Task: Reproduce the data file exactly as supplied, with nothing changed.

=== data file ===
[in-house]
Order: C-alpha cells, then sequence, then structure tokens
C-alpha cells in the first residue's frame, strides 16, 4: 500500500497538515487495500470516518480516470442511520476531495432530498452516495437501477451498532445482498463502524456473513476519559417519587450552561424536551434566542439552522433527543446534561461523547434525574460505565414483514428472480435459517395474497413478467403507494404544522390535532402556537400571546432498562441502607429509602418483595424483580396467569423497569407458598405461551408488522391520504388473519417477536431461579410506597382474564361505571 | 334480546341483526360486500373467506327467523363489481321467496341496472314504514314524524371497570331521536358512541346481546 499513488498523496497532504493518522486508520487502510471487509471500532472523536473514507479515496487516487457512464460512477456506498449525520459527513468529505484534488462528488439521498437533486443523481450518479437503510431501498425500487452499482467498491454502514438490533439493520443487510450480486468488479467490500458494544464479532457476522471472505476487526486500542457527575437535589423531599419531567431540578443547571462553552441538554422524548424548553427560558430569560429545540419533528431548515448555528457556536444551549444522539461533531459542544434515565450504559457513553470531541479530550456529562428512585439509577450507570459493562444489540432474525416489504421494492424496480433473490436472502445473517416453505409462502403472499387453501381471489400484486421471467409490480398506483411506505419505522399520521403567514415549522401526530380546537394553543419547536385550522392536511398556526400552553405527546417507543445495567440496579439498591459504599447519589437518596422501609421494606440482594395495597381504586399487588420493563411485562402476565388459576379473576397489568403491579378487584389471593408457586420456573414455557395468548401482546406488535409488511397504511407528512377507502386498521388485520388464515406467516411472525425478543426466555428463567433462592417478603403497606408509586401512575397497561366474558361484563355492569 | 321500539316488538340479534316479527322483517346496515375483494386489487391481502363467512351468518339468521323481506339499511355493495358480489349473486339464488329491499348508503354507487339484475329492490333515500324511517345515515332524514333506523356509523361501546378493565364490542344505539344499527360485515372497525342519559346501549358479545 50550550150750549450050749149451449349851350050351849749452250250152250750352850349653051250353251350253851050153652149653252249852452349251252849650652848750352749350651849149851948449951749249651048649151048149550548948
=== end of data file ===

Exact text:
[in-house]
Order: C-alpha cells, then sequence, then structure tokens
C-alpha cells in the first residue's frame, strides 16, 4: 500500500497538515487495500470516518480516470442511520476531495432530498452516495437501477451498532445482498463502524456473513476519559417519587450552561424536551434566542439552522433527543446534561461523547434525574460505565414483514428472480435459517395474497413478467403507494404544522390535532402556537400571546432498562441502607429509602418483595424483580396467569423497569407458598405461551408488522391520504388473519417477536431461579410506597382474564361505571 | 334480546341483526360486500373467506327467523363489481321467496341496472314504514314524524371497570331521536358512541346481546 499513488498523496497532504493518522486508520487502510471487509471500532472523536473514507479515496487516487457512464460512477456506498449525520459527513468529505484534488462528488439521498437533486443523481450518479437503510431501498425500487452499482467498491454502514438490533439493520443487510450480486468488479467490500458494544464479532457476522471472505476487526486500542457527575437535589423531599419531567431540578443547571462553552441538554422524548424548553427560558430569560429545540419533528431548515448555528457556536444551549444522539461533531459542544434515565450504559457513553470531541479530550456529562428512585439509577450507570459493562444489540432474525416489504421494492424496480433473490436472502445473517416453505409462502403472499387453501381471489400484486421471467409490480398506483411506505419505522399520521403567514415549522401526530380546537394553543419547536385550522392536511398556526400552553405527546417507543445495567440496579439498591459504599447519589437518596422501609421494606440482594395495597381504586399487588420493563411485562402476565388459576379473576397489568403491579378487584389471593408457586420456573414455557395468548401482546406488535409488511397504511407528512377507502386498521388485520388464515406467516411472525425478543426466555428463567433462592417478603403497606408509586401512575397497561366474558361484563355492569 | 321500539316488538340479534316479527322483517346496515375483494386489487391481502363467512351468518339468521323481506339499511355493495358480489349473486339464488329491499348508503354507487339484475329492490333515500324511517345515515332524514333506523356509523361501546378493565364490542344505539344499527360485515372497525342519559346501549358479545 50550550150750549450050749149451449349851350050351849749452250250152250750352850349653051250353251350253851050153652149653252249852452349251252849650652848750352749350651849149851948449951749249651048649151048149550548948